January 03, 2008 02:00am
GAY and de facto couples who separate are set to win the same property rights as married couples under the revival of a long-dormant plan for law reform.
Victorian Attorney-General Rob Hulls said he had won commonwealth and state backing for the federal law to be changed to let separating gay and de facto couples access the Family Court to split up their assets.
Mr Hulls said these groups were currently forced to use the state courts to solve disputes over assets, creating significant costs, complexity and delays.
The changes would allow them to resolve disputes in the Family Court - which has jurisdiction over gay and de facto custody disputes - just as married couples do.
The changes would allow the Family Court to adjudicate on the division of assets, including superannuation.
"Why should people be discriminated against in resolving their property disputes simply because they are not married?" Mr Hulls said.
"It's extremely costly for them at the moment. The Family Court is far more accessible, less costly and more user-friendly."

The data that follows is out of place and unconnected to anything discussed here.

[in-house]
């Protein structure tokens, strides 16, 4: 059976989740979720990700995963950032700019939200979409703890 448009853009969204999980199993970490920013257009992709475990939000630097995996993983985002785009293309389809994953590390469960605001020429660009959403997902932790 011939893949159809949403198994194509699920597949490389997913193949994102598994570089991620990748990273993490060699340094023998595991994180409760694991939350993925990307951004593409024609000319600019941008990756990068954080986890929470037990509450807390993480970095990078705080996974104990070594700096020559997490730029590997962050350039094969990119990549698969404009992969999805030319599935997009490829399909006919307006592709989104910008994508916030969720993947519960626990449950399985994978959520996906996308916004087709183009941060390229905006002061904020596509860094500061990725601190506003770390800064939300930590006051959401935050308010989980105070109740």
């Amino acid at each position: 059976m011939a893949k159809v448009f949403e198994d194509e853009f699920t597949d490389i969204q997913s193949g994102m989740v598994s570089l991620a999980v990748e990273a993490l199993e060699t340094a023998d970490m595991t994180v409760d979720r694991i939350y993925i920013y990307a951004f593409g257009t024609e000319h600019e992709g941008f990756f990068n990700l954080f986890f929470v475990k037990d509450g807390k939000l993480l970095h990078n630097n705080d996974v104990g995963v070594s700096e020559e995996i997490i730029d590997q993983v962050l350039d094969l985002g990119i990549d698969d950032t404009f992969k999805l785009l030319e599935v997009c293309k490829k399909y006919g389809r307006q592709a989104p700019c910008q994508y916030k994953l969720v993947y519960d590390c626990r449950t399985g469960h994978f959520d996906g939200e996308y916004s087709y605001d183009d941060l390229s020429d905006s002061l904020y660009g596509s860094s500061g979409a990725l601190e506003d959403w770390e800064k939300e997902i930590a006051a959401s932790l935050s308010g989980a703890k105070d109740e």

The plan has been up for discussion since 2002, and all states eventually agreed to grant equivalent rights to gays and de factos. But the change was blocked because the commonwealth and states could not agree.
The Howard government eventually agreed to allow the change for straight de factos, but not gay couples.
Mr Hulls - who recently moved to set up a register to legally recognise gay relationships - attacked the discrepancy in a letter to federal Attorney-General Robert McClelland just before Christmas.
Mr Hulls said he believed Mr McClelland was supportive of the changes.
A spokesman for the federal Attorney-General said he had received Mr Hulls's letter yesterday and would consider it.
The Rudd Government went to the election with a promise to amend 58 laws regarded as discriminatory by the Human Rights and Equal Opportunity Commission, which has called for reforms on property rights for gays and de factos.